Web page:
French philosopher, father of deconstructionist thought and distinguished UCI professor Jacques Derrida passed away on Oct. 8 at the age of 74 from pancreatic cancer.
Derrida made headlines in 1986 when he transferred from a professorship at Yale University to one at UCI. Since then he has brought the campus to national recognition for its critical theory program. He last taught a course here in spring 2003.
Derrida’s method of deconstruction involved analysis of literature, linguistics, philosophy, law and architecture to uncover their deeper meanings that that the authors themselves could not have intended. Derrida argued, sometimes against harsh criticism, that the traditional ways of reading texts led to false assumptions and needed to be adjusted to allow for multiple, complex interpretations.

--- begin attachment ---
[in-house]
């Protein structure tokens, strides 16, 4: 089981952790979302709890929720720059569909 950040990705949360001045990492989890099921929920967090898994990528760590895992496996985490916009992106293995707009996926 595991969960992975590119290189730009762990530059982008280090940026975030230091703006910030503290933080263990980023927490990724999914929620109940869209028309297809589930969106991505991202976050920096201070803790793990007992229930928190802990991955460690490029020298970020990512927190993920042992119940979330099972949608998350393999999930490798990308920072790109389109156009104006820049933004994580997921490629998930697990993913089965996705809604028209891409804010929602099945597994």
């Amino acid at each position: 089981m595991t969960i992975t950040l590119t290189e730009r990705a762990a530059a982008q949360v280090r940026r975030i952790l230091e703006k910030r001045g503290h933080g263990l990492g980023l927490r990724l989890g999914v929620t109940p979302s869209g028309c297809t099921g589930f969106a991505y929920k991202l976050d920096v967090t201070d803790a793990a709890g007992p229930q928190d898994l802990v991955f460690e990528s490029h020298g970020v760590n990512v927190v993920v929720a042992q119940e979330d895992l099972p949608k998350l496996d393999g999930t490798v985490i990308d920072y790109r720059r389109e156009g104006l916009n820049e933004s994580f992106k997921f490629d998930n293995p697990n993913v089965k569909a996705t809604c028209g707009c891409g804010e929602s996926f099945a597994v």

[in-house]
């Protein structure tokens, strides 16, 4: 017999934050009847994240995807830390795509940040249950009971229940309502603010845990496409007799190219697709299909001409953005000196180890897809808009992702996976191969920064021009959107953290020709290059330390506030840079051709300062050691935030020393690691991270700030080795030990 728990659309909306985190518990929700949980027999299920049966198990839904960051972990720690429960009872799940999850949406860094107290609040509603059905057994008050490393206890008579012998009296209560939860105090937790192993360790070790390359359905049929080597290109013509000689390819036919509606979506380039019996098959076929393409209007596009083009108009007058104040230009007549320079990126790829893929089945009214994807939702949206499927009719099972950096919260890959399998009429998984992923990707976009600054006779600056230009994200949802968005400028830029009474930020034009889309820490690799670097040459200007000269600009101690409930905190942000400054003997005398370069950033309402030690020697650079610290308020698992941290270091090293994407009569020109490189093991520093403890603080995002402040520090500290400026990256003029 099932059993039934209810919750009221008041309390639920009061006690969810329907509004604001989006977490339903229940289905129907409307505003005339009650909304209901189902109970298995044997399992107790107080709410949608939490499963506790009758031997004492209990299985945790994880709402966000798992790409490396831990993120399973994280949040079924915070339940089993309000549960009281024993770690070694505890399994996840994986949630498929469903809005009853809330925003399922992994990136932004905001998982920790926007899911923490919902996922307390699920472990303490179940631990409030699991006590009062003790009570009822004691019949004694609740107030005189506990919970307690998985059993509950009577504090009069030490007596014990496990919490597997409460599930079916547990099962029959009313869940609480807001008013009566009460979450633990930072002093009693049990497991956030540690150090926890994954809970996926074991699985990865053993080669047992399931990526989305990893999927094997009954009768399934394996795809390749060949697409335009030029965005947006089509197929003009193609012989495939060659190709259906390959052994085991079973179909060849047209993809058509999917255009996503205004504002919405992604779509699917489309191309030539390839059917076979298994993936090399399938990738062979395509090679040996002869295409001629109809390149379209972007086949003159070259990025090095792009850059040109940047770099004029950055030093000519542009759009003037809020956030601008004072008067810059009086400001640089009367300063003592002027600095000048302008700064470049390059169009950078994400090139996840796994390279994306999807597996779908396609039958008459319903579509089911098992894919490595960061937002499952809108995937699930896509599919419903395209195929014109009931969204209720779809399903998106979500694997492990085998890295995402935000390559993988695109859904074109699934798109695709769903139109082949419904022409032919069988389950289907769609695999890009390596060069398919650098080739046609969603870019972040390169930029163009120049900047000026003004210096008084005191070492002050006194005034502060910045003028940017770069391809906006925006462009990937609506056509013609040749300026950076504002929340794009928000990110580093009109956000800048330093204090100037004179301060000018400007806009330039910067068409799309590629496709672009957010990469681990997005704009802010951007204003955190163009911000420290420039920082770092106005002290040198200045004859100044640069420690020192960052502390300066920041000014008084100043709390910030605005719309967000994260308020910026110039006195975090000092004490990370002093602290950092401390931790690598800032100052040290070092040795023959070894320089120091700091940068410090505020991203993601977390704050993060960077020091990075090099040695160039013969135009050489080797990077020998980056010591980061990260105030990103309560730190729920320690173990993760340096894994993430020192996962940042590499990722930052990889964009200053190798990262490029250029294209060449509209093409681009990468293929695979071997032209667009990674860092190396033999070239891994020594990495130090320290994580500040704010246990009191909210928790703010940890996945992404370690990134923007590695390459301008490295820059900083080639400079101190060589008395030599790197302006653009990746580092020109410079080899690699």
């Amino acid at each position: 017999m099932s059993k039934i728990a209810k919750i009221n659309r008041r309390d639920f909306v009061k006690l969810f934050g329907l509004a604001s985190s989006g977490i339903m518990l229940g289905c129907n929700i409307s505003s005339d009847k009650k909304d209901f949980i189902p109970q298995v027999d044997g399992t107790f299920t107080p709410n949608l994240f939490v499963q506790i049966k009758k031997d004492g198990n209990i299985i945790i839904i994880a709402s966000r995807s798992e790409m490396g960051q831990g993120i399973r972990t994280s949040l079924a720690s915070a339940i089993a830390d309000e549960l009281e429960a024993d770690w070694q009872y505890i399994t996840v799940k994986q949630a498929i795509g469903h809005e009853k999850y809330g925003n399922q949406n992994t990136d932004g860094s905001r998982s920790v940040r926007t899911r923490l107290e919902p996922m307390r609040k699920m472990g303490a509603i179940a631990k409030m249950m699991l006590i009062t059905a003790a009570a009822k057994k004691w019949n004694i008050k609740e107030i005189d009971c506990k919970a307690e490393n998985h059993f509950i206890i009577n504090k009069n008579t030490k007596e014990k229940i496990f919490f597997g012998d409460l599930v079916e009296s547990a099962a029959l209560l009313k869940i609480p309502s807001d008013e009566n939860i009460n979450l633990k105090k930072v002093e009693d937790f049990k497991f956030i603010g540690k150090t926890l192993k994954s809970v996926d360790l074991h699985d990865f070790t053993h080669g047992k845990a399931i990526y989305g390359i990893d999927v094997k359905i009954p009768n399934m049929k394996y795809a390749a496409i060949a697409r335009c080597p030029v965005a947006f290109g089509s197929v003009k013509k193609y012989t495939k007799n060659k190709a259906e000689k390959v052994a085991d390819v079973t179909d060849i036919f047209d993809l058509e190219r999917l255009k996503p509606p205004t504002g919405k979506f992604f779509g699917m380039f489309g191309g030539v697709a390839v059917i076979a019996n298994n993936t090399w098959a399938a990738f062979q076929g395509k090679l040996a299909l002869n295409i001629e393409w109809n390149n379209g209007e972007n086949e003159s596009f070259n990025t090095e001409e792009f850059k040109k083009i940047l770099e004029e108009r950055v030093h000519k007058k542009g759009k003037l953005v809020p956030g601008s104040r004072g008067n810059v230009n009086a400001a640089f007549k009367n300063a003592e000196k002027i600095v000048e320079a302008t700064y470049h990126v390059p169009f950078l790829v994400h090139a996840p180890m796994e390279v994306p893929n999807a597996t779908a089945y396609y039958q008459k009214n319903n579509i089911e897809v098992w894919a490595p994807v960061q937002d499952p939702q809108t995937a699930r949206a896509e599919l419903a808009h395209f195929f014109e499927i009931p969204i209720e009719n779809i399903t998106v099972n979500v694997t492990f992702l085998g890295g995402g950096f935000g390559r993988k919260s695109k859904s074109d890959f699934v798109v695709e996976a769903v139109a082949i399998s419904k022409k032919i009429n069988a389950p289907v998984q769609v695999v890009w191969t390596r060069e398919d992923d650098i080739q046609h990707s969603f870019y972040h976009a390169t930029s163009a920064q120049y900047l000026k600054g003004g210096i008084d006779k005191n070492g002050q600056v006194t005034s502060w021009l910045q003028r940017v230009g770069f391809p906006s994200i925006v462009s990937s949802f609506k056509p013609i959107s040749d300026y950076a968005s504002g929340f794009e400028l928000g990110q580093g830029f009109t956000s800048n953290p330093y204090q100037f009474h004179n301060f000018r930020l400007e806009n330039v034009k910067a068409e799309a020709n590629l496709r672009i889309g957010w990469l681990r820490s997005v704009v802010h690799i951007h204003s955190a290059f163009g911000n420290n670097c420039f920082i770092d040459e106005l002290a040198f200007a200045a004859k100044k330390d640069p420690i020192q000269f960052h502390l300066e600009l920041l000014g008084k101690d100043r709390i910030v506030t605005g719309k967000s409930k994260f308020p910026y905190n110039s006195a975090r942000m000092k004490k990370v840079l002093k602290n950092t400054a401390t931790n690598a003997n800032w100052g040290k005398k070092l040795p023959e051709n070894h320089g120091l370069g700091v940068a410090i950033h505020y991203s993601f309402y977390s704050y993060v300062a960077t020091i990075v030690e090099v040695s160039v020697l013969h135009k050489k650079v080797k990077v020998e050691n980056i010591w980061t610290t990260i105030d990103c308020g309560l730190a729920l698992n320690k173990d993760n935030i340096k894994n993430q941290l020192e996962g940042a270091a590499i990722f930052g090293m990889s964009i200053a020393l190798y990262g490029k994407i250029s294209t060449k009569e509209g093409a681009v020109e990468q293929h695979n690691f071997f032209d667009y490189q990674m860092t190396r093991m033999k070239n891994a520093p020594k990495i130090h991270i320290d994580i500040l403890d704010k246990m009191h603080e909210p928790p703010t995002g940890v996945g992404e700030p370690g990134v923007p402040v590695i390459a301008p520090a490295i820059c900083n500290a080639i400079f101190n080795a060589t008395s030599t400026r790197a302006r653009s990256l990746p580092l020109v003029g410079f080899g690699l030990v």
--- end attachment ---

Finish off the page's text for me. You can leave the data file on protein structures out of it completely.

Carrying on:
In addition to being a lecturer, Derrida was a prolific writer. The Langson Library now houses almost 20,000 pages of his published French works. Derrida split his time between France and Laguna Beach teaching twice a week for five weeks each spring at UCI.
Explaining his decision to move to Irvine to an American reporter in 1993, Derrida expressed a strong hope for the burgeoning campus, saying, ‘In some disciplines, new universities do at least as well as the old famous universities.’